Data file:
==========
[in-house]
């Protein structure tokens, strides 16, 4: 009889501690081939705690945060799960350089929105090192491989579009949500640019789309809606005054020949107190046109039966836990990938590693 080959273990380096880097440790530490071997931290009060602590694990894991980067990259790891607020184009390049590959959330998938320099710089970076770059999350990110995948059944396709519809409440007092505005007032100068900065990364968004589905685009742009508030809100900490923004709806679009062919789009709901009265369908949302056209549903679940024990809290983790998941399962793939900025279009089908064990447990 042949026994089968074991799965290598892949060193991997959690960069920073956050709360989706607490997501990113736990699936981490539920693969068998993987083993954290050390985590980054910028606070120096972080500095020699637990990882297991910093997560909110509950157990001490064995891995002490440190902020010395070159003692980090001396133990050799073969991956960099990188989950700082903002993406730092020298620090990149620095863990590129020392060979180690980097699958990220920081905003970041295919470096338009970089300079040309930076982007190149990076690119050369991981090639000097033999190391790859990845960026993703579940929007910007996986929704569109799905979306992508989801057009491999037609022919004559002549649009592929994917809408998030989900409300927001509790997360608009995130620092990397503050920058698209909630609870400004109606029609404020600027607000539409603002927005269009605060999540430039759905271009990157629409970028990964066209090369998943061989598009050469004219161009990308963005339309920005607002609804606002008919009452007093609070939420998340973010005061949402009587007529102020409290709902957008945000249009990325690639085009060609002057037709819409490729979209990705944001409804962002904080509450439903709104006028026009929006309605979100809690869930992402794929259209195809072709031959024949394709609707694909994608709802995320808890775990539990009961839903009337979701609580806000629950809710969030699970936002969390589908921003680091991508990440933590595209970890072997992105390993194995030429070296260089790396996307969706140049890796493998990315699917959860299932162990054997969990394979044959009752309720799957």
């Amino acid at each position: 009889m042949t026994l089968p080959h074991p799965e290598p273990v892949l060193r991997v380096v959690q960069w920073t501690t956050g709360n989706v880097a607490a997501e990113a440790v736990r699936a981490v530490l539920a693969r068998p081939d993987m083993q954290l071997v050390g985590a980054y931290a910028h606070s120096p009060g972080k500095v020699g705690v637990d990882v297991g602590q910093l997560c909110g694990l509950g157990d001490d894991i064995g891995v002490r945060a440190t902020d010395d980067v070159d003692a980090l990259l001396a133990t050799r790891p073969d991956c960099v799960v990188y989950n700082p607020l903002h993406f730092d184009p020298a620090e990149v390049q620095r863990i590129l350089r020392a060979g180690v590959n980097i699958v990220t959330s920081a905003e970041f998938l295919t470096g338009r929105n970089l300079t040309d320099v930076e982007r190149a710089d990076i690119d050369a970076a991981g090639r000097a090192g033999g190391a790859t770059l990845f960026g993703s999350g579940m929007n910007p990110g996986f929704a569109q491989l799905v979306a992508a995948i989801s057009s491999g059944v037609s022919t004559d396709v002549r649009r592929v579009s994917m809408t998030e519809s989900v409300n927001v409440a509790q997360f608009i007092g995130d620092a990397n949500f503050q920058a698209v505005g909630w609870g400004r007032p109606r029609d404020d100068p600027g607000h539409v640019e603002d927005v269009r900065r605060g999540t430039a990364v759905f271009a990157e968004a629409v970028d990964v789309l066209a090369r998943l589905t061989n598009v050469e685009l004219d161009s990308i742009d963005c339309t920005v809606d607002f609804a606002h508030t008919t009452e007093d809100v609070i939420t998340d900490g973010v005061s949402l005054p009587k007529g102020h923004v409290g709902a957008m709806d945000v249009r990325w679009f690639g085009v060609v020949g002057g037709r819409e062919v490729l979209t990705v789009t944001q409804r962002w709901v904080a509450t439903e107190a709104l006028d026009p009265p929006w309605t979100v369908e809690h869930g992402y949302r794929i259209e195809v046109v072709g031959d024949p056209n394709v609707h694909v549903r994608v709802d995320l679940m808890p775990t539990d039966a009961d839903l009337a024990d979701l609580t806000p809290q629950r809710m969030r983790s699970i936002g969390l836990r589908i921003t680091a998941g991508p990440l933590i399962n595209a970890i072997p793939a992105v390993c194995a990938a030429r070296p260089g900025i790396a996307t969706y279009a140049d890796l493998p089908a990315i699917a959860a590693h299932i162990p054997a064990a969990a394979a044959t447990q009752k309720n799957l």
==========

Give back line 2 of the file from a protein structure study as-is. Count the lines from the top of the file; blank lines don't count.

């Protein structure tokens, strides 16, 4: 009889501690081939705690945060799960350089929105090192491989579009949500640019789309809606005054020949107190046109039966836990990938590693 080959273990380096880097440790530490071997931290009060602590694990894991980067990259790891607020184009390049590959959330998938320099710089970076770059999350990110995948059944396709519809409440007092505005007032100068900065990364968004589905685009742009508030809100900490923004709806679009062919789009709901009265369908949302056209549903679940024990809290983790998941399962793939900025279009089908064990447990 042949026994089968074991799965290598892949060193991997959690960069920073956050709360989706607490997501990113736990699936981490539920693969068998993987083993954290050390985590980054910028606070120096972080500095020699637990990882297991910093997560909110509950157990001490064995891995002490440190902020010395070159003692980090001396133990050799073969991956960099990188989950700082903002993406730092020298620090990149620095863990590129020392060979180690980097699958990220920081905003970041295919470096338009970089300079040309930076982007190149990076690119050369991981090639000097033999190391790859990845960026993703579940929007910007996986929704569109799905979306992508989801057009491999037609022919004559002549649009592929994917809408998030989900409300927001509790997360608009995130620092990397503050920058698209909630609870400004109606029609404020600027607000539409603002927005269009605060999540430039759905271009990157629409970028990964066209090369998943061989598009050469004219161009990308963005339309920005607002609804606002008919009452007093609070939420998340973010005061949402009587007529102020409290709902957008945000249009990325690639085009060609002057037709819409490729979209990705944001409804962002904080509450439903709104006028026009929006309605979100809690869930992402794929259209195809072709031959024949394709609707694909994608709802995320808890775990539990009961839903009337979701609580806000629950809710969030699970936002969390589908921003680091991508990440933590595209970890072997992105390993194995030429070296260089790396996307969706140049890796493998990315699917959860299932162990054997969990394979044959009752309720799957």